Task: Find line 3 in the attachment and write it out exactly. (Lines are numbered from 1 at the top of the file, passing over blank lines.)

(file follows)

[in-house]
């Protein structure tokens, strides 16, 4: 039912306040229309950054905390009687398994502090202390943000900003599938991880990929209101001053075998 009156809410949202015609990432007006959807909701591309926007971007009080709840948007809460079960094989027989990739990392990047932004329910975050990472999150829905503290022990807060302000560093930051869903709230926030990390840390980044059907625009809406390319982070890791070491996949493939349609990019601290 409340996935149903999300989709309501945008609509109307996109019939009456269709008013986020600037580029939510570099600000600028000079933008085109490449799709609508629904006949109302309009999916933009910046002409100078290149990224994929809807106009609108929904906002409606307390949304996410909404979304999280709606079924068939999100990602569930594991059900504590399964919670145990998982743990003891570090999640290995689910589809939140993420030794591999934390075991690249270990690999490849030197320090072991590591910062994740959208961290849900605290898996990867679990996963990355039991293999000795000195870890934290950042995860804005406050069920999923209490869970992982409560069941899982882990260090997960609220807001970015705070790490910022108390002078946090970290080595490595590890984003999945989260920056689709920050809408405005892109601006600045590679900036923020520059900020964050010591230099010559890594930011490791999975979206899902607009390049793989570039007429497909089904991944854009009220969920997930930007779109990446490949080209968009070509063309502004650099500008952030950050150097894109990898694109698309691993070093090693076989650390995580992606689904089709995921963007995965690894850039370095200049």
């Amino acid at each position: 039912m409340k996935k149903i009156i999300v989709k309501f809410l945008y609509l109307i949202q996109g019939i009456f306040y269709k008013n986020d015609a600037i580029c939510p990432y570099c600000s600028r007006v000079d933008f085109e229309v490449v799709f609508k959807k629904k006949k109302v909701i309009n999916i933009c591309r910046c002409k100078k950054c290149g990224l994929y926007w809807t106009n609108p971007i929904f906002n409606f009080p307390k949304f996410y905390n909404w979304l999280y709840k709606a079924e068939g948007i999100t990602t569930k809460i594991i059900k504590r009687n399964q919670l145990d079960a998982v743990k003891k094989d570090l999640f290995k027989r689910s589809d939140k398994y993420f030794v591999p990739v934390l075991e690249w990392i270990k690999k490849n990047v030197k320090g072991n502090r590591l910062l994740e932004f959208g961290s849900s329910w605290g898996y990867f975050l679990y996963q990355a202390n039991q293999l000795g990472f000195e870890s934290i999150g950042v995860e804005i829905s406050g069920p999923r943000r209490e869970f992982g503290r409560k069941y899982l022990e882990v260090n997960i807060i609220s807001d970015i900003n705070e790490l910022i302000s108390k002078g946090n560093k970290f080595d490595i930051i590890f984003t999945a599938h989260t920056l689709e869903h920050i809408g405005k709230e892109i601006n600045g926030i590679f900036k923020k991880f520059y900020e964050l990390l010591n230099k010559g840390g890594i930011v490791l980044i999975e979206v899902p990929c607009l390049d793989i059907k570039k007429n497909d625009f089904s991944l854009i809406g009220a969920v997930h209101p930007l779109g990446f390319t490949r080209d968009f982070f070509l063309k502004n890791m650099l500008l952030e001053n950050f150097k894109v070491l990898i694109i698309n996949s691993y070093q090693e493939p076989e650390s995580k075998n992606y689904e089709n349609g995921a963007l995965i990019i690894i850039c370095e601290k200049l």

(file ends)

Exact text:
């Amino acid at each position: 039912m409340k996935k149903i009156i999300v989709k309501f809410l945008y609509l109307i949202q996109g019939i009456f306040y269709k008013n986020d015609a600037i580029c939510p990432y570099c600000s600028r007006v000079d933008f085109e229309v490449v799709f609508k959807k629904k006949k109302v909701i309009n999916i933009c591309r910046c002409k100078k950054c290149g990224l994929y926007w809807t106009n609108p971007i929904f906002n409606f009080p307390k949304f996410y905390n909404w979304l999280y709840k709606a079924e068939g948007i999100t990602t569930k809460i594991i059900k504590r009687n399964q919670l145990d079960a998982v743990k003891k094989d570090l999640f290995k027989r689910s589809d939140k398994y993420f030794v591999p990739v934390l075991e690249w990392i270990k690999k490849n990047v030197k320090g072991n502090r590591l910062l994740e932004f959208g961290s849900s329910w605290g898996y990867f975050l679990y996963q990355a202390n039991q293999l000795g990472f000195e870890s934290i999150g950042v995860e804005i829905s406050g069920p999923r943000r209490e869970f992982g503290r409560k069941y899982l022990e882990v260090n997960i807060i609220s807001d970015i900003n705070e790490l910022i302000s108390k002078g946090n560093k970290f080595d490595i930051i590890f984003t999945a599938h989260t920056l689709e869903h920050i809408g405005k709230e892109i601006n600045g926030i590679f900036k923020k991880f520059y900020e964050l990390l010591n230099k010559g840390g890594i930011v490791l980044i999975e979206v899902p990929c607009l390049d793989i059907k570039k007429n497909d625009f089904s991944l854009i809406g009220a969920v997930h209101p930007l779109g990446f390319t490949r080209d968009f982070f070509l063309k502004n890791m650099l500008l952030e001053n950050f150097k894109v070491l990898i694109i698309n996949s691993y070093q090693e493939p076989e650390s995580k075998n992606y689904e089709n349609g995921a963007l995965i990019i690894i850039c370095e601290k200049l």